Binary and even trinary star systems have long been considered rather common. Planets under two or three suns are also becoming less uncommon. However, systems that include six stars at once remain very rare. Until recently, only 17 such objects were known, and now TIC 168789840 became the 18th. This was reported in an article by American astronomers, accepted for publication in The Astronomical Journal.
TIC 168789840 lies in the constellation Eridani, approximately 1900 light-years away. It includes gravitationally bound pairs of stars, two of which (A and C) form the “core” of the system, and the third (B) revolves around them in a distant orbit.
The stars of the binary system A go around each other in 1.6 days, the system C – in 1.3 days, and B – in 8.2. In turn, systems A and C themselves revolve around each other in about four Earth years, and system B bypassing them – in 2000 years.
NASA astrophysicist Brian Powell and his colleagues discovered TIC 168789840 using the TESS space telescope, noting that such a structure resembles the already known multiple stars with six components, for example, Castor in the constellation Gemini.
However, the three pairs of TIC 168789840 are strikingly more similar to each other: they all include a larger star as well as its small companion.
Binary stars A and C are too close to each other, creating such strong gravitational anomalies that it is impossible to imagine that planets could form and survive near them. However, scientists suggest that the relatively distant system B may well have exoplanets. The authors plan to continue observing TIC 168789840 and possibly discover such a strange distant world.
This work will help to understand exactly how unusual systems are formed, including so many stars at once. It is assumed that they may appear as triple stars, formed together – in a common “cradle”. However, further, passing through the gas and dust cloud, each of the participants in the system acquired a new neighbor, becoming a double one.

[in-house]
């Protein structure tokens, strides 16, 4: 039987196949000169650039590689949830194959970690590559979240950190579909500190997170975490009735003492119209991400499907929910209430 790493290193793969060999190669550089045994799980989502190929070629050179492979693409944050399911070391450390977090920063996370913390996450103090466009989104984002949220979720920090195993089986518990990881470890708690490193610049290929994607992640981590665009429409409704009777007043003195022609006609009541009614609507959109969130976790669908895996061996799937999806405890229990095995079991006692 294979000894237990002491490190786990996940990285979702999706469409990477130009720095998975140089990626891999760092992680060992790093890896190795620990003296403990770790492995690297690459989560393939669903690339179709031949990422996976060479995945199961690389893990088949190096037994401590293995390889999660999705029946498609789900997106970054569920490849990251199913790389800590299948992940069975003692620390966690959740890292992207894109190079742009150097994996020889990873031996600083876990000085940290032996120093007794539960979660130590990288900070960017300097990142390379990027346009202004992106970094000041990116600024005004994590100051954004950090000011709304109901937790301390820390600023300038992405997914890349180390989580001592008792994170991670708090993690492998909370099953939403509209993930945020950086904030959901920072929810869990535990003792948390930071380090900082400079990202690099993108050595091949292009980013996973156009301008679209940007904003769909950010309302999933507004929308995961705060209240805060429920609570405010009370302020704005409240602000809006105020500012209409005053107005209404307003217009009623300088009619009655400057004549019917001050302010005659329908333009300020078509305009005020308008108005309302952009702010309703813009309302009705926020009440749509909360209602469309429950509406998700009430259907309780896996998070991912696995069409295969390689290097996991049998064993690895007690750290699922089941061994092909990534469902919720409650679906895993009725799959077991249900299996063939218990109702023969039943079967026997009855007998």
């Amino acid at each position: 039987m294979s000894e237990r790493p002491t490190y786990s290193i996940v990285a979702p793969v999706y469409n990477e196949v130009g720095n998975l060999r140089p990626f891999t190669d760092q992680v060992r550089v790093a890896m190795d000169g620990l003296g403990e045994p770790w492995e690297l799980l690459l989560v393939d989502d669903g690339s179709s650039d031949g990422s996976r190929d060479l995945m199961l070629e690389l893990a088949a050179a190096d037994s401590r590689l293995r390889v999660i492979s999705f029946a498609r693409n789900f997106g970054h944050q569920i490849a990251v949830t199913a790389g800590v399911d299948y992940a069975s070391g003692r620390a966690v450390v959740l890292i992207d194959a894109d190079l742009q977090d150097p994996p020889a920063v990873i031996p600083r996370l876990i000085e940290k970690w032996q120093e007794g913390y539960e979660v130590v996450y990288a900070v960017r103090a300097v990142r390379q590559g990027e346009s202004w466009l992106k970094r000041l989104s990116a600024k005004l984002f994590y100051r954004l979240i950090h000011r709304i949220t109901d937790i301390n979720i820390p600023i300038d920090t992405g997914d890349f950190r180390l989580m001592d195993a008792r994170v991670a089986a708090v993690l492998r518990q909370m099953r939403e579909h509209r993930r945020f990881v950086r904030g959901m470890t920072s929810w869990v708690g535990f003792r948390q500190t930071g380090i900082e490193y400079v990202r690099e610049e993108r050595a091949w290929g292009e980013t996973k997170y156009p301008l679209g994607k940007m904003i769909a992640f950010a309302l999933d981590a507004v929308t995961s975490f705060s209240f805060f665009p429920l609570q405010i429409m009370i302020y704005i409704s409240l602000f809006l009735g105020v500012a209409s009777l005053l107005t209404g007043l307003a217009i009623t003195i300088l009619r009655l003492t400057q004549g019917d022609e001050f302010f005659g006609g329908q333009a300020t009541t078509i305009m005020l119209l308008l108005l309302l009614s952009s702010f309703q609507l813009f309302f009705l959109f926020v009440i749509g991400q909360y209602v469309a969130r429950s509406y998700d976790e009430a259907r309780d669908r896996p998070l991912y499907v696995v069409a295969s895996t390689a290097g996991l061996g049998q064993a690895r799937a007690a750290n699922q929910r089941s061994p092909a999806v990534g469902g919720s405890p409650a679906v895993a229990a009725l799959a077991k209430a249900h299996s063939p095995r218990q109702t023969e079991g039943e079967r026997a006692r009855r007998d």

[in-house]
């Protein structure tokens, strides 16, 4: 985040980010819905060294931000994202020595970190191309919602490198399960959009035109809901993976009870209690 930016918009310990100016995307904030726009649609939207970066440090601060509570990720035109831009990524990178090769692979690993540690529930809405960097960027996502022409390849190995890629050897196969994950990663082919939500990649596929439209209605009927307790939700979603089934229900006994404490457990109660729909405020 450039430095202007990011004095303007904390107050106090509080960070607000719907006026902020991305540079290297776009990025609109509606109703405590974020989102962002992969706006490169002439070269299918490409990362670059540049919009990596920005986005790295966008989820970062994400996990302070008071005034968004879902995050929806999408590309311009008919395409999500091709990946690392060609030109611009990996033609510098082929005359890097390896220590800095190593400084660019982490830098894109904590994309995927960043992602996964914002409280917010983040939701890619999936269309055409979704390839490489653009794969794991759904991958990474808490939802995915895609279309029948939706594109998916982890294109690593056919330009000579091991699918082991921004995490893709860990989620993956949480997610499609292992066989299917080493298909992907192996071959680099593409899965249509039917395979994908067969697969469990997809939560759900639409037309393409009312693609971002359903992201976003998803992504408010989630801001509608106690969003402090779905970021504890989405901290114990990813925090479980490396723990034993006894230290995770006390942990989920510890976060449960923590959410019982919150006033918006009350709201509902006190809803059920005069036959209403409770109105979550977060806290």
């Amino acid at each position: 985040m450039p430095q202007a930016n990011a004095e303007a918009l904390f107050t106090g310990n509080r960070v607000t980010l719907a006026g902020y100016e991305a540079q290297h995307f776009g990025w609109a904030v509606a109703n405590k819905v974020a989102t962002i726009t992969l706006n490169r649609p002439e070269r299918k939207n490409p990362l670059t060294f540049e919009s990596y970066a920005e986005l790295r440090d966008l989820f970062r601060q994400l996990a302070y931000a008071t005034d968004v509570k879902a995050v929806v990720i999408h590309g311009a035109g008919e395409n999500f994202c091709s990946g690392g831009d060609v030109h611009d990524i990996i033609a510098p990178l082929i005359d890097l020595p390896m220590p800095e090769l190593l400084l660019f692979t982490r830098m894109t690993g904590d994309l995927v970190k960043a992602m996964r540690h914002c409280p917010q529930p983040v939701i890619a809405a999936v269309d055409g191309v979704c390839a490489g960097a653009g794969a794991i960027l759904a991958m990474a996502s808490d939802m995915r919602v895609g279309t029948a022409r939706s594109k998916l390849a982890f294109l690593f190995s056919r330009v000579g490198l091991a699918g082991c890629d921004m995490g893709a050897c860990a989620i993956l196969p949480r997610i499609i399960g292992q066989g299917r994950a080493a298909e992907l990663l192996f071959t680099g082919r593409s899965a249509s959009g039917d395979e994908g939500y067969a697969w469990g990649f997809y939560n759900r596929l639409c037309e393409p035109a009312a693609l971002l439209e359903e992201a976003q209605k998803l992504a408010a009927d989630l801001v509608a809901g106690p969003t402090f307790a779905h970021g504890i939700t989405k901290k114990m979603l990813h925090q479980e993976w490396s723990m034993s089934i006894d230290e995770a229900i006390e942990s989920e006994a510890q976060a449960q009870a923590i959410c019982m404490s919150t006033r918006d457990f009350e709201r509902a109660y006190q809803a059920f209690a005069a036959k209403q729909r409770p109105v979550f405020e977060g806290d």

Scientists were really fortunate to locate this new system with six stars. It was only possible because the orbital plane of the stars falls almost exactly on our line of sight on Earth. This allows scientists to observe the eclipses which occur between the partnering stars. If their orbital plane was different, the six-star system would have appeared as nothing more than a bright light in the cosmos.
The six-star system TIC 168789840 will remain under observation but there is also a lot of collected data that is yet to be analyzed. The scientific team has expressed their motivation for more discoveries and they have even suggested that there may be systems with even more than six suns yet to be found in the database.
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• Andrews, R. (2021, January 23). Six Stars, Six Eclipses: ‘The Fact That It Exists Blows My Mind’.
• Letzter, R. (2021, January 22). ‘Sextuply-eclipsing sextuple star system’ discovered whirling through the Milky Way.
• O’Callaghan, J. (2021, January 21). Astronomers spot amazing six-star system with three sets of eclipses.
• Powell, B., Kostov, V., Rappaport, S., Borkovits, T., Zasche, P., Tokovinin, A., . . . Villasenor, J. (2021, January 09). TIC 168789840: A Sextuply-Eclipsing Sextuple Star System.
• Robitzski, D. (2021, January 26). Astronomers discover solar system with six stars.